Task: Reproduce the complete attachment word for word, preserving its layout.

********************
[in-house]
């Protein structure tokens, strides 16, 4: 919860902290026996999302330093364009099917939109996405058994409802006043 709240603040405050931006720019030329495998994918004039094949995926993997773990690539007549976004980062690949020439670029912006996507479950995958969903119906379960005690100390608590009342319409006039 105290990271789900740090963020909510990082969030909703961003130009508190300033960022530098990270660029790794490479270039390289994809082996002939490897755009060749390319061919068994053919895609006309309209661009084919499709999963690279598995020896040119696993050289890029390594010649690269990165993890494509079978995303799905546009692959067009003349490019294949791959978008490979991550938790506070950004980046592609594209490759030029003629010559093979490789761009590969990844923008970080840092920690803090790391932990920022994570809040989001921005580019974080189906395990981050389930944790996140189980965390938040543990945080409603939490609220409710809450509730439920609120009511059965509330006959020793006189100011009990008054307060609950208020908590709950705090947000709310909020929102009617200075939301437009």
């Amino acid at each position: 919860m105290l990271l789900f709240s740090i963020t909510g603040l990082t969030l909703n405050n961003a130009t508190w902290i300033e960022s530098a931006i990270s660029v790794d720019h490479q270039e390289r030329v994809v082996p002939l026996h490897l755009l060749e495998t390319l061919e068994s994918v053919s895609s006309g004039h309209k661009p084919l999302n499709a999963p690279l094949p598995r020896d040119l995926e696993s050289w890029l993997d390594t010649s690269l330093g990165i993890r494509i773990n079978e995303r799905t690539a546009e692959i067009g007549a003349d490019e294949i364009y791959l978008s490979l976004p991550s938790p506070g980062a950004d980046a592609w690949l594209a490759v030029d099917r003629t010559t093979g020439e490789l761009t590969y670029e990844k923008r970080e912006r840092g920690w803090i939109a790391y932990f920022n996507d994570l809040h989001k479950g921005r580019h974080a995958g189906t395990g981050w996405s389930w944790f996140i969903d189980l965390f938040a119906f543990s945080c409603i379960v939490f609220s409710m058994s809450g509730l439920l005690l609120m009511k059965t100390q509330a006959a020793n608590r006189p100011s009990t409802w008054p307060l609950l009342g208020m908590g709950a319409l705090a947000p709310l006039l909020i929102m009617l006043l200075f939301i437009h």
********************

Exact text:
[in-house]
């Protein structure tokens, strides 16, 4: 919860902290026996999302330093364009099917939109996405058994409802006043 709240603040405050931006720019030329495998994918004039094949995926993997773990690539007549976004980062690949020439670029912006996507479950995958969903119906379960005690100390608590009342319409006039 105290990271789900740090963020909510990082969030909703961003130009508190300033960022530098990270660029790794490479270039390289994809082996002939490897755009060749390319061919068994053919895609006309309209661009084919499709999963690279598995020896040119696993050289890029390594010649690269990165993890494509079978995303799905546009692959067009003349490019294949791959978008490979991550938790506070950004980046592609594209490759030029003629010559093979490789761009590969990844923008970080840092920690803090790391932990920022994570809040989001921005580019974080189906395990981050389930944790996140189980965390938040543990945080409603939490609220409710809450509730439920609120009511059965509330006959020793006189100011009990008054307060609950208020908590709950705090947000709310909020929102009617200075939301437009």
């Amino acid at each position: 919860m105290l990271l789900f709240s740090i963020t909510g603040l990082t969030l909703n405050n961003a130009t508190w902290i300033e960022s530098a931006i990270s660029v790794d720019h490479q270039e390289r030329v994809v082996p002939l026996h490897l755009l060749e495998t390319l061919e068994s994918v053919s895609s006309g004039h309209k661009p084919l999302n499709a999963p690279l094949p598995r020896d040119l995926e696993s050289w890029l993997d390594t010649s690269l330093g990165i993890r494509i773990n079978e995303r799905t690539a546009e692959i067009g007549a003349d490019e294949i364009y791959l978008s490979l976004p991550s938790p506070g980062a950004d980046a592609w690949l594209a490759v030029d099917r003629t010559t093979g020439e490789l761009t590969y670029e990844k923008r970080e912006r840092g920690w803090i939109a790391y932990f920022n996507d994570l809040h989001k479950g921005r580019h974080a995958g189906t395990g981050w996405s389930w944790f996140i969903d189980l965390f938040a119906f543990s945080c409603i379960v939490f609220s409710m058994s809450g509730l439920l005690l609120m009511k059965t100390q509330a006959a020793n608590r006189p100011s009990t409802w008054p307060l609950l009342g208020m908590g709950a319409l705090a947000p709310l006039l909020i929102m009617l006043l200075f939301i437009h």